Day and Night
I’m pretty sure that I learned the word “equinox” from a comic book: Marvel Team-Up #60, dated Aug. 1977.
Panel from Marvel Team-Up #59 © 1977 Marvel. Script: Chris Claremont.
Pencils: John Byrne. Inks, Colors: Dave Hunt. Letters: Bruce Patterson.
Okay, I might’ve actually learned it from the previous issue, MTU #59. But #60 has
the antagonist of the story, Equinox, on the cover. It didn’t feel right to have the big splashy image leading off a post about Equinox not be a picture of Equinox. [Note: As you’ll see, I’ve since been able to include a scan of an interior panel from #59.]
Equinox was basically a mash-up of two superheroes, Iceman and The Human Torch. I would much later find out that during his introduction, not counting a shadowed cameo in the lead story of a Spider-Man special the same week, he in fact battled Iceman and The Human Torch in July 1974’s Marvel Team-Up #23.
I learned a lot of words reading comic books, although it’s possible “equinox” wasn’t one of them, instead being picked up during mention of the vernal or autumnal equinox in school or at home and merely getting reinforced by its admittedly dubious usage. You’d expect a supervillain named Equinox to have control over light and darkness, but I guess powers of fire and ice aren't too far removed from that.
Covers to Marvel Team-Up #59 & Marvel Team-Up #60 © 1977 Marvel. Layouts: Dave
Cockrum. Finished Art: Al Milgrom. Letters: Danny Crespi. Script, Colors: Unknown.
Anyway, I can’t pin down whether I learned the word from MTU #59 or #60, if either, because I strongly remember feeling like I was coming into things in the middle when I first read the story. While that could be the result of the issues containing flashbacks to Equinox’s debut in #23 a few years prior, as noted above, it’s also possible that I didn’t get ahold of the first part of the two-parter, in which Marvel Team-Up’s usual mainstay Spider-Man joined forces with the literal supercouple Yellowjacket and The Wasp, until after I bought the second part off the spinner racks.
I definitely recall having both #59 and #60 quite young, however. They came out not long before my first exposure to back-issue bins at stores and conventions during trips to Philadelphia from our South Jersey home. I was only all of six years old but my mom was terrific at encouraging our reading in general and not in the least biased against comic books.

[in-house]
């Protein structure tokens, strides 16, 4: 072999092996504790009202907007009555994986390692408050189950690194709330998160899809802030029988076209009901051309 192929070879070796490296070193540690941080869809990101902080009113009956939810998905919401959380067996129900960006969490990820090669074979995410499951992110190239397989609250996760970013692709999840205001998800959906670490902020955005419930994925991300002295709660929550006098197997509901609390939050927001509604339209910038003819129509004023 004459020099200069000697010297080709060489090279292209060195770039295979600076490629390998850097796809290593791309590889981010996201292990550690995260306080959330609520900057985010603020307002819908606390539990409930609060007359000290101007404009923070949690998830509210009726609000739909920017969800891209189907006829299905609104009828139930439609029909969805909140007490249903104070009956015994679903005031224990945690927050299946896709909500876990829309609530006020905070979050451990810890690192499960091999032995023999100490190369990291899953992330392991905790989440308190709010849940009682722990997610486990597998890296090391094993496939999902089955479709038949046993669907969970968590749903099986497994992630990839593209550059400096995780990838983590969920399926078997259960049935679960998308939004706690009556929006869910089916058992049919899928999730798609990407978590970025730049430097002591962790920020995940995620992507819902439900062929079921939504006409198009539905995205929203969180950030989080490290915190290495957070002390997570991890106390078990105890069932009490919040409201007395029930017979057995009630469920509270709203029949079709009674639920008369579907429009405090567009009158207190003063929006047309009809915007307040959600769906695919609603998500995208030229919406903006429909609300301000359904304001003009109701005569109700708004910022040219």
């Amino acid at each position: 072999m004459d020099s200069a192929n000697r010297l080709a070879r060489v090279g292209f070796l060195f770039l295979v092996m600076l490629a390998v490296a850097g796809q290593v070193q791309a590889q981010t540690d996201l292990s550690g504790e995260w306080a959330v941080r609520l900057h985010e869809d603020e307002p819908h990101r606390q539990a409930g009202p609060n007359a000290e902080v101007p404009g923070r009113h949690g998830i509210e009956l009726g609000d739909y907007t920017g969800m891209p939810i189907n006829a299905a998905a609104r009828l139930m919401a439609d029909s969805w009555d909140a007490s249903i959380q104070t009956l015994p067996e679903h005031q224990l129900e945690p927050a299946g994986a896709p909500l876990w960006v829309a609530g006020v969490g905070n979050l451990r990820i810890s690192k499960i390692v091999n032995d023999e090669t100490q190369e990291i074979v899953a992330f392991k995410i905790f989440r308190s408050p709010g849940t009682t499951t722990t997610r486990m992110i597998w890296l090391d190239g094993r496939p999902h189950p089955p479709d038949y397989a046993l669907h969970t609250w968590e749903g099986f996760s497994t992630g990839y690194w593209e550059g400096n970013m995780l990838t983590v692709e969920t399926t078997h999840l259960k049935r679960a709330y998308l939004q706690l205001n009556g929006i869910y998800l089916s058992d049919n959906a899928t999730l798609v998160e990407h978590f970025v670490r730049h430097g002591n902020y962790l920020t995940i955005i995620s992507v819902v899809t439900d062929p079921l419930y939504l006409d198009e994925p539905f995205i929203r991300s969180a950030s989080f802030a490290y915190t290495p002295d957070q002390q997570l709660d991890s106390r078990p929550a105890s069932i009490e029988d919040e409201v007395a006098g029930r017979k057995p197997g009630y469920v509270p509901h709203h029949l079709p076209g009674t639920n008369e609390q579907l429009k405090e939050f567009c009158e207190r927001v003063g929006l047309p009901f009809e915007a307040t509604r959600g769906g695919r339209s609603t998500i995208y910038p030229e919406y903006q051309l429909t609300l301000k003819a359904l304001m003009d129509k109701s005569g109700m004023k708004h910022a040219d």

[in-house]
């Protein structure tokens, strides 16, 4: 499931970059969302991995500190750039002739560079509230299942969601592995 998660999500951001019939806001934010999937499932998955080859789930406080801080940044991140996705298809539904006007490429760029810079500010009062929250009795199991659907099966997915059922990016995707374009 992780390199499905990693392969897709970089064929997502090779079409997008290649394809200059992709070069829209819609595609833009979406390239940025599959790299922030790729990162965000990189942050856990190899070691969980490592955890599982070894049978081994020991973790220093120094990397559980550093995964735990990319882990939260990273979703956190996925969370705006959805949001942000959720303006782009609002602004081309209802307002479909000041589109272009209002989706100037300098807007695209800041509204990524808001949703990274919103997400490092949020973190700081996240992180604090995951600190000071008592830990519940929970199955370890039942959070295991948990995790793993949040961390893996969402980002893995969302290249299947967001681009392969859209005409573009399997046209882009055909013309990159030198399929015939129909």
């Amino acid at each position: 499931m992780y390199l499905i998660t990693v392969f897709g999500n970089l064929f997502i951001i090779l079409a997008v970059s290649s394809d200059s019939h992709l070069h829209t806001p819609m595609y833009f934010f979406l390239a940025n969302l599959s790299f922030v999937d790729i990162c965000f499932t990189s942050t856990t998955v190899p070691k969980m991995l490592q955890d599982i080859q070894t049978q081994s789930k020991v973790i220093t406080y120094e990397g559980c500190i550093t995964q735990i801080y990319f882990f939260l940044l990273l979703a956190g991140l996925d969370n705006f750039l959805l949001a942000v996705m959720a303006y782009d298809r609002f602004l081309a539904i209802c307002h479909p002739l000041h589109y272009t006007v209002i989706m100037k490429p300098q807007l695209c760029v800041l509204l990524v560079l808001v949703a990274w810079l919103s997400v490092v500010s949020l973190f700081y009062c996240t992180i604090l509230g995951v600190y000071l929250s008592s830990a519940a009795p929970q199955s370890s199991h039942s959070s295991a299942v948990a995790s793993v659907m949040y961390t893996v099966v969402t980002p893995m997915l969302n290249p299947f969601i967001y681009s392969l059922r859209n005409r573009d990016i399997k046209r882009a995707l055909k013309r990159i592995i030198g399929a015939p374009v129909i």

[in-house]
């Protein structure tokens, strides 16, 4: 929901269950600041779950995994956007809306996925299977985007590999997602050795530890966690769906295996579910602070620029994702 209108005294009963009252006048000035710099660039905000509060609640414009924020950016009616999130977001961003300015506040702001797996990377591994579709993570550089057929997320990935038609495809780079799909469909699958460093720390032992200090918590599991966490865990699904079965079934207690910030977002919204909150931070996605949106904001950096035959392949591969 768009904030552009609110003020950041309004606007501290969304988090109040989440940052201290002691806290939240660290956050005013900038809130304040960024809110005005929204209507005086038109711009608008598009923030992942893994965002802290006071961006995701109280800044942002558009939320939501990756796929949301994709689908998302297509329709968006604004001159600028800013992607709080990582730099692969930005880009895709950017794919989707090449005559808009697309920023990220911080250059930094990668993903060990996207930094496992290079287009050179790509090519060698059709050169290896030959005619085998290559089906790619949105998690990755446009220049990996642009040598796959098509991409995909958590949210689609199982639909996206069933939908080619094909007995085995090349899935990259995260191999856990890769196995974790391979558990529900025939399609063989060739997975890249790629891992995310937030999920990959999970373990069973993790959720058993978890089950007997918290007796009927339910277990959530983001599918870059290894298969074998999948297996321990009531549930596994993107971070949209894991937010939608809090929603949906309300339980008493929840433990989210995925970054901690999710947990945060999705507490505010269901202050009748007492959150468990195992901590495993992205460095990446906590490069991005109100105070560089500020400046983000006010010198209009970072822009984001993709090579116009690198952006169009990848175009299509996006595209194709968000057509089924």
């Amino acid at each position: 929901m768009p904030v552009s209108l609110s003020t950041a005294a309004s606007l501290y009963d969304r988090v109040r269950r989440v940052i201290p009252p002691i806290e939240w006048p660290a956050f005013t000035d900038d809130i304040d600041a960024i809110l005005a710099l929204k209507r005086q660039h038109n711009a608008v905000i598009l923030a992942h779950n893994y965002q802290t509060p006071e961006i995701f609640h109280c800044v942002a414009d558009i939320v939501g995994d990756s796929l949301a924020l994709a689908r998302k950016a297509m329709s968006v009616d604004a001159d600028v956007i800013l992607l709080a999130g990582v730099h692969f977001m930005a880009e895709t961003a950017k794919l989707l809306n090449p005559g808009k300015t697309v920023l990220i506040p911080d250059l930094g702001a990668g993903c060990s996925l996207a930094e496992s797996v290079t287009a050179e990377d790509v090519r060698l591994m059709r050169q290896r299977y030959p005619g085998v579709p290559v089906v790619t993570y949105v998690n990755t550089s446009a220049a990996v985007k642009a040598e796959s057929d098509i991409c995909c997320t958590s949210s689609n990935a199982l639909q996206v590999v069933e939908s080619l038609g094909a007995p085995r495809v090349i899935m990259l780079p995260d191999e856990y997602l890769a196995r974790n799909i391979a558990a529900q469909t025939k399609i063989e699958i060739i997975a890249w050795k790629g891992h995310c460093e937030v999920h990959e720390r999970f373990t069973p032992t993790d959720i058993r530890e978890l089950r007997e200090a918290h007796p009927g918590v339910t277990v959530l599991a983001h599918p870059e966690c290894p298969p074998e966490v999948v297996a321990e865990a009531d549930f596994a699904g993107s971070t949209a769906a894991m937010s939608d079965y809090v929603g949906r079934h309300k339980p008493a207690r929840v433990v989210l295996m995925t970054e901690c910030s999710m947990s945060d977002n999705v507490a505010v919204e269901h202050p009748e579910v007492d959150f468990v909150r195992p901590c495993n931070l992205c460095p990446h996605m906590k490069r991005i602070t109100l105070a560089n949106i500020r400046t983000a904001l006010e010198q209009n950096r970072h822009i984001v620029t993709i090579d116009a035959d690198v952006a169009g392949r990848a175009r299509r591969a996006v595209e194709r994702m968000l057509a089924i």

Happy Spring, everyone!
Related: Oh Snap • Not Above a Book • Off Color
Author — Blam
Tags — *comics, *periodicals, equinox, etymology, Marvel, Marvel Team-Up, Spider-Man
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Happy Spring, ya nerd! <— pot calling the kettle black, iron, and steaming hotReplyDelete
Comic books sound SO MUCH COMPLICATED. I really don't know how I never got involved with them.ReplyDelete
Probably because I was busy in the back yard playing with mud.
I played with mud. And I did a fair amount of running around outside in the fresh air. But I also played with action figures and watched a lot of cartoons and read a lot of comic books.
What you say about comic books is true, although I suspect that you getting that from this post is actually a failing of mine. All the stuff about possibly getting the second issue that continues a two-part story before getting the first part, I think, I made sound more convoluted than it was, as it's just the same idea as seeing television episodes in a continued storyline out or order or reading the second novel in a series first. Getting Marvel Team-Up #60 off the racks but finding #59, which led into it, later — this is not much different than, say, reading The Black Caudron before The Book of Three. Where comic books are indeed SO MUCH COMPLICATED is that, at least where superhero-based "universes" from the Big Two publishers are concerned, characters have appeared in countless stories in countless issues, sometimes over decades, in various series making up a vast interrelated web (no Spider-Man pun intended), often with revisionist history playing a role. You want a taste of how that can be crazy, then I have just the post for you; it's a little long, but the gist of it is contained a few paragraphs in when I quote something I wrote earlier in a typewriter-style font.